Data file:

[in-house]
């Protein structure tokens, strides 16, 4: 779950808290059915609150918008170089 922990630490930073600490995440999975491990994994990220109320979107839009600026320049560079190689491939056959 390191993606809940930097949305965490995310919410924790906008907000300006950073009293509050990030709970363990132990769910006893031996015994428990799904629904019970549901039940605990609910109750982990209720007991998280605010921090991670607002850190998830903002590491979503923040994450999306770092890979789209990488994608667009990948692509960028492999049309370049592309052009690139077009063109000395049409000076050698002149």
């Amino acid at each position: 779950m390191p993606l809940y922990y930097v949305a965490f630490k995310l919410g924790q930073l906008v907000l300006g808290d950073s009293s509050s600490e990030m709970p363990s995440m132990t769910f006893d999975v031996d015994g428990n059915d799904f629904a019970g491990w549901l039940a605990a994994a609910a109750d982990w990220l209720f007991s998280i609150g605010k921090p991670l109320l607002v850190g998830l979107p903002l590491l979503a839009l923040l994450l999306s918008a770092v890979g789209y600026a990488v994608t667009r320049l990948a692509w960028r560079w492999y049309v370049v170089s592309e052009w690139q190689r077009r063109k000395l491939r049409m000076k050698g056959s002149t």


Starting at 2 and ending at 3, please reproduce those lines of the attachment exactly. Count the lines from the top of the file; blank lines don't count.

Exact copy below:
């Protein structure tokens, strides 16, 4: 779950808290059915609150918008170089 922990630490930073600490995440999975491990994994990220109320979107839009600026320049560079190689491939056959 390191993606809940930097949305965490995310919410924790906008907000300006950073009293509050990030709970363990132990769910006893031996015994428990799904629904019970549901039940605990609910109750982990209720007991998280605010921090991670607002850190998830903002590491979503923040994450999306770092890979789209990488994608667009990948692509960028492999049309370049592309052009690139077009063109000395049409000076050698002149």
């Amino acid at each position: 779950m390191p993606l809940y922990y930097v949305a965490f630490k995310l919410g924790q930073l906008v907000l300006g808290d950073s009293s509050s600490e990030m709970p363990s995440m132990t769910f006893d999975v031996d015994g428990n059915d799904f629904a019970g491990w549901l039940a605990a994994a609910a109750d982990w990220l209720f007991s998280i609150g605010k921090p991670l109320l607002v850190g998830l979107p903002l590491l979503a839009l923040l994450l999306s918008a770092v890979g789209y600026a990488v994608t667009r320049l990948a692509w960028r560079w492999y049309v370049v170089s592309e052009w690139q190689r077009r063109k000395l491939r049409m000076k050698g056959s002149t």